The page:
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Hearing Aid Compatibility for Wireless Telephones

The Hearing Aid Compatibility Act requires the FCC to ensure all wireline telephones manufactured or imported for use in the United States and all "essential" telephones, such as public phones, emergency phones and workplace phones are hearing aid-compatible. Beginning in 2003, the FCC established rules for the hearing aid compatibility of digital wireless phones as well.

What makes a telephone hearing aid compatible?

Hearing aid compatible phones have an internal feature that works with telecoil or T-coil hearing aids.

In the United States, about 60 percent of hearing aids contain telecoils, which generally are used by individuals with profound hearing loss.

Many people report feedback or "squealing" when they place the handset of the telephone next to their hearing aid. T-coil hearing aids can eliminate this feedback because their microphones automatically turn off to block out ambient sound and the hearing aids only amplify the phone signal.

Consumer tip: Some hearing-aid users may need to place the ear-piece slightly behind the ear rather than directly over the ear to obtain the clearest signal.

What additional technology considerations are there for wireless phones?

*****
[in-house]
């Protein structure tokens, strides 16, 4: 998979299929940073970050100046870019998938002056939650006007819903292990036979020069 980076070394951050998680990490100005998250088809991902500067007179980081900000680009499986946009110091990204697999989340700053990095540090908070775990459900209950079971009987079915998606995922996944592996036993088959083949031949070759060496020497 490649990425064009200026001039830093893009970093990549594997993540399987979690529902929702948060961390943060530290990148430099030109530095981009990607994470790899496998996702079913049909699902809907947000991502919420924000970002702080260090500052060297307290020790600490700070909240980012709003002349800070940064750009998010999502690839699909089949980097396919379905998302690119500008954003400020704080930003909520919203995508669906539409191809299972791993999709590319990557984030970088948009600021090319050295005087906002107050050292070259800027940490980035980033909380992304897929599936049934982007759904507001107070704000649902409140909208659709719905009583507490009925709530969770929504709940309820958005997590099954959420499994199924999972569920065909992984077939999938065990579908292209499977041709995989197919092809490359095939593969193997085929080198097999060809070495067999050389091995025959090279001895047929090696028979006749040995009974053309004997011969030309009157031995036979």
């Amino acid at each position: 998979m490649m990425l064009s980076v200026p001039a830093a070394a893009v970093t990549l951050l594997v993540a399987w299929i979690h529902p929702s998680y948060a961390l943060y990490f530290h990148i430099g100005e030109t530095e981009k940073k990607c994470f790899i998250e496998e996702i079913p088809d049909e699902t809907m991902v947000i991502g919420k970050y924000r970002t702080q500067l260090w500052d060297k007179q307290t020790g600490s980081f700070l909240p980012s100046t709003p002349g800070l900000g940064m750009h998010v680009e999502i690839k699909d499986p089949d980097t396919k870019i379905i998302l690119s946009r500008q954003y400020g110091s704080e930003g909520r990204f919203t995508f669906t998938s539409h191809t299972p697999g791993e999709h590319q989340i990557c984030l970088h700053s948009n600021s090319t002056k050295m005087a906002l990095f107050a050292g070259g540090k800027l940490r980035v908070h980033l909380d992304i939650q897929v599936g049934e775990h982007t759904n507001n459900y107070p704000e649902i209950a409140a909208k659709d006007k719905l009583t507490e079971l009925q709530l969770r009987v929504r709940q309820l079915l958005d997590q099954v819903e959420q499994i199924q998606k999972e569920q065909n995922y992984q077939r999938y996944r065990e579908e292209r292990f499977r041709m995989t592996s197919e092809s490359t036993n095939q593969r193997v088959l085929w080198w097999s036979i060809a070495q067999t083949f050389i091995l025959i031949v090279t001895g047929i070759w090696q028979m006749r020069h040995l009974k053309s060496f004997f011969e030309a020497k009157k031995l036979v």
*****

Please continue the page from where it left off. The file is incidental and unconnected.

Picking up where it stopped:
The ability to make wireless telephones compatible with hearing aids also depends in part on other technical and design choices made by carriers and manufacturers. For example, for technical reasons, it is easier to meet hearing aid compatibility standards on systems using Code Division Multiple Access (CDMA) air interface than on systems using Global System for Mobile (GSM). It is also easier to meet hearing aid compatibility standards in phones with flip phone designs than in other styles.

What are the requirements for hearing aid compatibility for digital wireless telephones?

Analog wireless telephones usually do not cause interference with hearing aids. Digital wireless telephones, on the other hand, sometimes cause interference because of electromagnetic energy emitted by the telephone's antenna, backlight or other components.

The standard for compatibility of digital wireless phones with hearing aids is American National Standard Institute (ANSI) standard C63.19. A digital wireless handset is considered hearing aid-compatible if it meets a "T3" (or "U3T") rating under the ANSI standard.

In addition to rating wireless phones, the ANSI standard also provides a methodology for rating hearing aids from M1 to M4, with M1 being the least immune to RF interference and M4 the most immune. To determine whether a particular digital wireless telephone is likely to interfere with a particular hearing aid, the immunity rating of the hearing aid is added to the rating of the telephone. A sum of four indicates the telephone is usable, five indicates normal use and six or greater indicates the telephone would provide excellent performance for hearing aid users.

Are there labeling and testing requirements?